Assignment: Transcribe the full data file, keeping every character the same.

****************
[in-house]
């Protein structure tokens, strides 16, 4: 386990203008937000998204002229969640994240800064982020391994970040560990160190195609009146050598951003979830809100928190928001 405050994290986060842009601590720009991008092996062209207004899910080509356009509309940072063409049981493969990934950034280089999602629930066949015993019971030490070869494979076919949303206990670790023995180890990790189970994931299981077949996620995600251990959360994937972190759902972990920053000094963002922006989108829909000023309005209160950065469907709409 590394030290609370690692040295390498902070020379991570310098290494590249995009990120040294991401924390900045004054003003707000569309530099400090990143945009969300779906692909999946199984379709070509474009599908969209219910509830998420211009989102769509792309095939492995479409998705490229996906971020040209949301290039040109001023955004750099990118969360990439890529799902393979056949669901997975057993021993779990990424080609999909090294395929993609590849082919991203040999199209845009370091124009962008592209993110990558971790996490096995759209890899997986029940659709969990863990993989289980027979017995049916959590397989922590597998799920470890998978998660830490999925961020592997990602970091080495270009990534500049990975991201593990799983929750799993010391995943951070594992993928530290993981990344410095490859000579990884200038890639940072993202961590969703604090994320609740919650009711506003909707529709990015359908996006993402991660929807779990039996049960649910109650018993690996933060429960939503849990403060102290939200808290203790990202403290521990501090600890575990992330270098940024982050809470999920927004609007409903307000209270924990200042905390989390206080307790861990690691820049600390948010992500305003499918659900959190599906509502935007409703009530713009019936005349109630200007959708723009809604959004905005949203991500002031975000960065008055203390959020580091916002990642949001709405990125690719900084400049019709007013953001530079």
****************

[in-house]
């Protein structure tokens, strides 16, 4: 386990203008937000998204002229969640994240800064982020391994970040560990160190195609009146050598951003979830809100928190928001 405050994290986060842009601590720009991008092996062209207004899910080509356009509309940072063409049981493969990934950034280089999602629930066949015993019971030490070869494979076919949303206990670790023995180890990790189970994931299981077949996620995600251990959360994937972190759902972990920053000094963002922006989108829909000023309005209160950065469907709409 590394030290609370690692040295390498902070020379991570310098290494590249995009990120040294991401924390900045004054003003707000569309530099400090990143945009969300779906692909999946199984379709070509474009599908969209219910509830998420211009989102769509792309095939492995479409998705490229996906971020040209949301290039040109001023955004750099990118969360990439890529799902393979056949669901997975057993021993779990990424080609999909090294395929993609590849082919991203040999199209845009370091124009962008592209993110990558971790996490096995759209890899997986029940659709969990863990993989289980027979017995049916959590397989922590597998799920470890998978998660830490999925961020592997990602970091080495270009990534500049990975991201593990799983929750799993010391995943951070594992993928530290993981990344410095490859000579990884200038890639940072993202961590969703604090994320609740919650009711506003909707529709990015359908996006993402991660929807779990039996049960649910109650018993690996933060429960939503849990403060102290939200808290203790990202403290521990501090600890575990992330270098940024982050809470999920927004609007409903307000209270924990200042905390989390206080307790861990690691820049600390948010992500305003499918659900959190599906509502935007409703009530713009019936005349109630200007959708723009809604959004905005949203991500002031975000960065008055203390959020580091916002990642949001709405990125690719900084400049019709007013953001530079």